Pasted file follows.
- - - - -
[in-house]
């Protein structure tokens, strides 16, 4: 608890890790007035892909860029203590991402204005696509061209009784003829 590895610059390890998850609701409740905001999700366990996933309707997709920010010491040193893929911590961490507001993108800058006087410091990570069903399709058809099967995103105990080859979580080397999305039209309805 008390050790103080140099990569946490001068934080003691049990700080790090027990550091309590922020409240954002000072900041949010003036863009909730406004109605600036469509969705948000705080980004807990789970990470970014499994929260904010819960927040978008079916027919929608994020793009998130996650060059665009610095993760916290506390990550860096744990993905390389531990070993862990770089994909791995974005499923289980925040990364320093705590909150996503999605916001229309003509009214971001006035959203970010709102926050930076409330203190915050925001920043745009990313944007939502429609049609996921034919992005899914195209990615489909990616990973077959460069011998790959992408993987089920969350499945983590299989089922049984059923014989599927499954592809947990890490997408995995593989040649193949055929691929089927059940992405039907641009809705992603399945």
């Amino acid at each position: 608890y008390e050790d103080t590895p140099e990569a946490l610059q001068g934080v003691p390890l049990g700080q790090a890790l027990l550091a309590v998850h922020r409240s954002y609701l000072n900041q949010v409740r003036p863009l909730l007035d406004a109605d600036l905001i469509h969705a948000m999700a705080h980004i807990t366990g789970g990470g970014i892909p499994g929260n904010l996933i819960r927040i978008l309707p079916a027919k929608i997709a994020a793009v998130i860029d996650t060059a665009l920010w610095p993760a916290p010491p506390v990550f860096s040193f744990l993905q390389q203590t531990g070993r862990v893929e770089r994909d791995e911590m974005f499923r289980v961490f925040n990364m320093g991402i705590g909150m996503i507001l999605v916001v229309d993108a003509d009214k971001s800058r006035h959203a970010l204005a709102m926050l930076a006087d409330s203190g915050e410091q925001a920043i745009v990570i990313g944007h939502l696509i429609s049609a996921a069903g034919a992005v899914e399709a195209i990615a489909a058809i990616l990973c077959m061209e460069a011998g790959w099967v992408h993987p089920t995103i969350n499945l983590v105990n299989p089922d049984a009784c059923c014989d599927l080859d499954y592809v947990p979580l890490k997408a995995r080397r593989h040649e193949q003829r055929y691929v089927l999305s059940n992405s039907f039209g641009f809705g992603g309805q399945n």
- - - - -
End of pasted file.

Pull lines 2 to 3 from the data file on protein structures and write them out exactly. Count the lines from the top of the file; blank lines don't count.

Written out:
């Protein structure tokens, strides 16, 4: 608890890790007035892909860029203590991402204005696509061209009784003829 590895610059390890998850609701409740905001999700366990996933309707997709920010010491040193893929911590961490507001993108800058006087410091990570069903399709058809099967995103105990080859979580080397999305039209309805 008390050790103080140099990569946490001068934080003691049990700080790090027990550091309590922020409240954002000072900041949010003036863009909730406004109605600036469509969705948000705080980004807990789970990470970014499994929260904010819960927040978008079916027919929608994020793009998130996650060059665009610095993760916290506390990550860096744990993905390389531990070993862990770089994909791995974005499923289980925040990364320093705590909150996503999605916001229309003509009214971001006035959203970010709102926050930076409330203190915050925001920043745009990313944007939502429609049609996921034919992005899914195209990615489909990616990973077959460069011998790959992408993987089920969350499945983590299989089922049984059923014989599927499954592809947990890490997408995995593989040649193949055929691929089927059940992405039907641009809705992603399945």
């Amino acid at each position: 608890y008390e050790d103080t590895p140099e990569a946490l610059q001068g934080v003691p390890l049990g700080q790090a890790l027990l550091a309590v998850h922020r409240s954002y609701l000072n900041q949010v409740r003036p863009l909730l007035d406004a109605d600036l905001i469509h969705a948000m999700a705080h980004i807990t366990g789970g990470g970014i892909p499994g929260n904010l996933i819960r927040i978008l309707p079916a027919k929608i997709a994020a793009v998130i860029d996650t060059a665009l920010w610095p993760a916290p010491p506390v990550f860096s040193f744990l993905q390389q203590t531990g070993r862990v893929e770089r994909d791995e911590m974005f499923r289980v961490f925040n990364m320093g991402i705590g909150m996503i507001l999605v916001v229309d993108a003509d009214k971001s800058r006035h959203a970010l204005a709102m926050l930076a006087d409330s203190g915050e410091q925001a920043i745009v990570i990313g944007h939502l696509i429609s049609a996921a069903g034919a992005v899914e399709a195209i990615a489909a058809i990616l990973c077959m061209e460069a011998g790959w099967v992408h993987p089920t995103i969350n499945l983590v105990n299989p089922d049984a009784c059923c014989d599927l080859d499954y592809v947990p979580l890490k997408a995995r080397r593989h040649e193949q003829r055929y691929v089927l999305s059940n992405s039907f039209g641009f809705g992603g309805q399945n």